Houses of Parliament

17: The rise of democracy

The political representation of Wales before the coming of Reform

The Act of Union granted Wales 27 Members of Parliament, a number that remained unchanged until the Reform Act of 1832. The MPs constituted some 7% of the membership of the House of Commons, a percentage which in 1536 was roughly similar to Wales' proportion of the population of England and Wales.

In the county constituencies, the vote was vested in freeholders owning land worth £2 a year; in the boroughs it was the burgesses who were generally the voters. Both the county and borough systems were open to manipulation by landed families.

There were few genuine freeholders and most county voters were enfranchised through leases granted to them by their landlords. Almost all boroughs were controlled by estate owners and it is they who decided who became burgesses.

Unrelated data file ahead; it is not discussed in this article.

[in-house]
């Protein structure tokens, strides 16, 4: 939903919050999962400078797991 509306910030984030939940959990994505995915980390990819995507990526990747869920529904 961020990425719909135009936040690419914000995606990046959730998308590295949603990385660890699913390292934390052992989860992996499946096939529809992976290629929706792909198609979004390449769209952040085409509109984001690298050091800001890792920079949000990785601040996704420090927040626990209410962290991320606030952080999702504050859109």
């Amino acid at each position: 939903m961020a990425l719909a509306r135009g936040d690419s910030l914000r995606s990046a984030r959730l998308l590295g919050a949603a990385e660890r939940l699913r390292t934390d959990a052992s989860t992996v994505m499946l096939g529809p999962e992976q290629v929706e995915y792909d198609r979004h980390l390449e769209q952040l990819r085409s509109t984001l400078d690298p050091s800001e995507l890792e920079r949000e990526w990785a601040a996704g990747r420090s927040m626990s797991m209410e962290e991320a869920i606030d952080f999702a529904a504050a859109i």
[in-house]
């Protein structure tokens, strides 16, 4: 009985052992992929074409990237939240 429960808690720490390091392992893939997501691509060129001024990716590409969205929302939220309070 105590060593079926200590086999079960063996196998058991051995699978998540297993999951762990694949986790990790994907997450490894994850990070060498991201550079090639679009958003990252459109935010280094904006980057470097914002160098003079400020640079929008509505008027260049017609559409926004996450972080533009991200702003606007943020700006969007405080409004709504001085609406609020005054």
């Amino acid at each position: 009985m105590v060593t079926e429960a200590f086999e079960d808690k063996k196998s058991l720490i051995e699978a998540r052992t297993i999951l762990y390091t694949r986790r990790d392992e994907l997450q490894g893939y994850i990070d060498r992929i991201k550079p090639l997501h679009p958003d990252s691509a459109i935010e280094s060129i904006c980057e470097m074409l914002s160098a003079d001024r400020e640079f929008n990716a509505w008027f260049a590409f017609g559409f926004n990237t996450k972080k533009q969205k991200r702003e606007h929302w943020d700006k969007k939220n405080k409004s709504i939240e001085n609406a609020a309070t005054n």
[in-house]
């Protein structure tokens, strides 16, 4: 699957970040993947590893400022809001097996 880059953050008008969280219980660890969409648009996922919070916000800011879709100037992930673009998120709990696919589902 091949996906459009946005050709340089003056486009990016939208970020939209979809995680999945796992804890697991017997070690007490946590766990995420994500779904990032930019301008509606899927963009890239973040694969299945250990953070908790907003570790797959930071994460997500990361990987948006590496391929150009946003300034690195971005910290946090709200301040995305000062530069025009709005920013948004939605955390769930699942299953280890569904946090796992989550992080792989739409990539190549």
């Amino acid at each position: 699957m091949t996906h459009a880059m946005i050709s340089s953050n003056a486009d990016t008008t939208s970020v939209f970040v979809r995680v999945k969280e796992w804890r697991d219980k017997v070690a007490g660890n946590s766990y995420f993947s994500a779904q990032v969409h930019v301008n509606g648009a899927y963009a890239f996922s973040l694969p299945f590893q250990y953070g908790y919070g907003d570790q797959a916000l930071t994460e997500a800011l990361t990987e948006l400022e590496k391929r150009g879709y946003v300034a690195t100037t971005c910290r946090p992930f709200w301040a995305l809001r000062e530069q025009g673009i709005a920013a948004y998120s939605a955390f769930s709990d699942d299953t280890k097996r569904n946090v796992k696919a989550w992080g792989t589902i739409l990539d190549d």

By the late 18th century, a tight group of some 20 families controlled the parliamentary representation of Wales.

The system in Wales was less corrupt than it was in much of England. There were no completely rotten boroughs, fewer towns with no representation at all, and the inequality between the counties was not as blatant.

Nevertheless, with voting a public act, less than 5% of adult males enfranchised, bribery rampant and estate owners virtually the only moneyed class, landlord dominance of the electoral process was inevitable.

By the late 18th century, a tight group of some 20 families controlled the parliamentary representation of Wales. It was generally decided not by the casting of votes, but by private arrangements which ensured the emergence of a single unopposed candidate. In the general election of 1830, for example, not one of the Welsh constituencies was contested.


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